Calling Dick Tracy...Calling Dick Tracy
All change on the JDJ front, eh? What's going on? It's all gone topsy-turvy! "Alan at the back, a whole host of new faces, and a new front cover." Don't panic; it's all under control. JDJ has undergone a major renewal process, taking us into version 3. We do this every so often so we don't get complacent and to ensure that we are always providing you with information that best serves you. The office of editor is an important one and when we rev another release, we like to appoint a new editor-in-chief to control the next wave. I'm very proud and pleased to announce Joe Ottinger as the next editor-in-chief of JDJ. Joe has an impeccable pedigree and is a very lively, passionate, and highly intelligent individual who will steer JDJ through the next stages of its growth.
The team we have assembled at JDJ is worthy of special mention. Our latest addition is Kirk Pepperdine, who takes on the role of "enterprise editor." Kirk is someone we've all known for a long time; we have been fortunate enough to have him write for JDJ a number of times. In this issue, we also have Joe Winchester and his new editorial section, "Desktop Java," which will be focusing on the major developments Java is making on the client side of the equation.
I haven't cut all ties with JDJ, mind you. I'll be building out and managing the online side of JDJ and creating an environment that we can all contribute to. In addition, I'll be profiling and interviewing key individuals in the Java space as we look at the major inroads Java is making in our lives. Plenty of work still to do and we are all looking forward to getting our teeth into it.
Location, Location, Location
So this is the back page. Look at all this space - how wonderful. In this space I'll be looking at the world of Java and profiling some of the more interesting tidbits that have caught my attention in the past month - generally the cool stuff that doesn't require a whole page of editorial or a product review, just a paragraph or two. Stuff to put faith back in the world of Java.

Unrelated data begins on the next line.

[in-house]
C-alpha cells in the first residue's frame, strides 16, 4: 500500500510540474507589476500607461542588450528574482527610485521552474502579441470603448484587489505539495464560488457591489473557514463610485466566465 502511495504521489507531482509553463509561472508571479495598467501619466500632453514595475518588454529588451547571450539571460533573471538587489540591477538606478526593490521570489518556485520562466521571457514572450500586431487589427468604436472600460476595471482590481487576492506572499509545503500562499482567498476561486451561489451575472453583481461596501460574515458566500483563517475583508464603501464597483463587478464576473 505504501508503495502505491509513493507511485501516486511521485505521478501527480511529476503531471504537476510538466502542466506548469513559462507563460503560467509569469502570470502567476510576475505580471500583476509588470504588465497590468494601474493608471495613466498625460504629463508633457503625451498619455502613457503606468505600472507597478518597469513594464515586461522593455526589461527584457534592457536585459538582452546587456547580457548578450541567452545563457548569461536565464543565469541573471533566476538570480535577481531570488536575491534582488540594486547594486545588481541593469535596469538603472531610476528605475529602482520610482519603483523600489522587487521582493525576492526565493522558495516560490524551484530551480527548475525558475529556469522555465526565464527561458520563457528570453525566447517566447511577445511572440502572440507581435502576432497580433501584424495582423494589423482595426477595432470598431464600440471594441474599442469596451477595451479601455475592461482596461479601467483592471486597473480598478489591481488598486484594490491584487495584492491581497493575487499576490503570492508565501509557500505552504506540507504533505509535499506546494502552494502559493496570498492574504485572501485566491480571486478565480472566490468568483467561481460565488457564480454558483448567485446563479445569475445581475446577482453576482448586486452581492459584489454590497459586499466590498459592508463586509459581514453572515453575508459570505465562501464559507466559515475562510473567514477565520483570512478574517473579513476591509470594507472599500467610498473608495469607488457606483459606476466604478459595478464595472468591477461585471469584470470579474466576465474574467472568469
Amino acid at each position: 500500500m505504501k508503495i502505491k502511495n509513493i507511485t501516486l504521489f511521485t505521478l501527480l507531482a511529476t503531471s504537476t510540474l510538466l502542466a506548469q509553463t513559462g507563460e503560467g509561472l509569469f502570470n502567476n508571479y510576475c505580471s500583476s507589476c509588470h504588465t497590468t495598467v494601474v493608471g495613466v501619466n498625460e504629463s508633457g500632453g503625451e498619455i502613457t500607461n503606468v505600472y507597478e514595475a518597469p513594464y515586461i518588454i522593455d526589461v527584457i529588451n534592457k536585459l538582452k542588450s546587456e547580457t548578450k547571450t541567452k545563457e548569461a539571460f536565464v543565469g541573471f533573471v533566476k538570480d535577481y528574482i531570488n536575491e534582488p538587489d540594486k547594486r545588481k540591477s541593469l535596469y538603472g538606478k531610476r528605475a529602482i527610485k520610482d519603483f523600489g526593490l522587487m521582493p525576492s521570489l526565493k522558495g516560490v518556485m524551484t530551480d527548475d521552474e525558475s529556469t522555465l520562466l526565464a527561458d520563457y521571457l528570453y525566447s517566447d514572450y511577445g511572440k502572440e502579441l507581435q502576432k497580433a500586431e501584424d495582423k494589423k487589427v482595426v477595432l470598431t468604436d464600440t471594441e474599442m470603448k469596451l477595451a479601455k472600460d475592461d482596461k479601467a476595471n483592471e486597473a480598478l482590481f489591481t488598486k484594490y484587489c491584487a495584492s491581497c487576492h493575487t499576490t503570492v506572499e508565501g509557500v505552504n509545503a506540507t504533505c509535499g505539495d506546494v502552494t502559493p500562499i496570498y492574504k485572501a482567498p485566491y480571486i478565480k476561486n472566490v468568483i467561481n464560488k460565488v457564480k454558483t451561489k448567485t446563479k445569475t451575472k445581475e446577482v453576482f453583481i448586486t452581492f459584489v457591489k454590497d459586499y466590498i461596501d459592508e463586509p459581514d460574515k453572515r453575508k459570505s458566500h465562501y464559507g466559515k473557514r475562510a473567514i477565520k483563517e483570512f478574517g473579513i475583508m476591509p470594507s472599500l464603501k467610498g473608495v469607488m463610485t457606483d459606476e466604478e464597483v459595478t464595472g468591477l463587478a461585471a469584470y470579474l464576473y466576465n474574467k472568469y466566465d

Driving one Saturday afternoon I heard a report on BBC Radio regarding major wireless operators and where they were making most of their revenue. No great surprise to hear that the teenage market is the model customer for the likes of Vodafone and T-Mobile. Gone are the days of pandering to the stuffy old businessman or salesman. The next time you have an urge to play with J2ME, first ask a teenager what he or she thinks would be "cool" and code accordingly. Although one startling fact emerged: for the first time in history, ringtones of the (UK) Top 40 pop chart are outselling the actual Top 40 chart! Not sure what that says about the current pop industry, but it can't be good.
Dick Tracy Watch
Java is popping up on phones and wireless devices all over the shop. Barely a week goes by when there isn't some announcement being made regarding the number of Java-enabled units available. It's a shame the development market isn't growing accordingly. Have you noticed the distinct lack of free Java MIDlets? Everyone is out to profit, to hopefully claim their piece of the "China" effect (you know, sell a small item to every Chinese citizen and you've made a billion customers). I only wish we would see in the MIDlet world what we had seen in the applet days: lots of free downloads. But mobile phones aside, did you see that in Tokyo, just before Christmas, Aplix announced a Java-enabled wristwatch (www.gizmodo.com/archives/011091.php)? Looks very interesting and probably is a hot contender for this year's JavaOne cool giveaway.
Go on, admit it, which file sharing service do you use? Kazza? Morpheus? One that's sneaking around the outskirts is BitTorrent (BT) (http://bitconjurer.org/BitTorrent/). BT operates differently from the others in the sense that there is no one centralized server and it's true peer-to-peer. The more people sharing a file, the faster the download for others, as each person downloading also uploads a small share of the same file. Red Hat has begun to ship their latest releases using BT, which takes a lot of the bandwidth away from Red Hat, while at the same time offering users a much faster download rate. I'm also looking at this for our purposes here at SYS-CON as a potential way to speed up the digital edition PDFs. Because the technology is open source, there are plenty of clients popping up. One that I've settled on is Azureus (http://azureus.sourceforge.net/). It took me a wee while to realize that this was in actual fact a Java SWT application. It's very slick, operates quickly, and downloads really fast. The UI is rich with many features and cool widgets. It's a good demonstration of an SWT application in action.
On that note, I'm off. Need to chase up a rumor I heard that Sun is looking to license .NET from Microsoft! Stranger things have been known to happen.
About The Author
Alan Williamson, when not answering your e-mails and working on the next issue of JDJ, heads up a small team dubbed the "Thunderbirds of the Java industry," providing on- and offsite rescue for Java projects in trouble. For more information visit www.n-ary.com. You can also read his blog: http://alan.blog-city.com.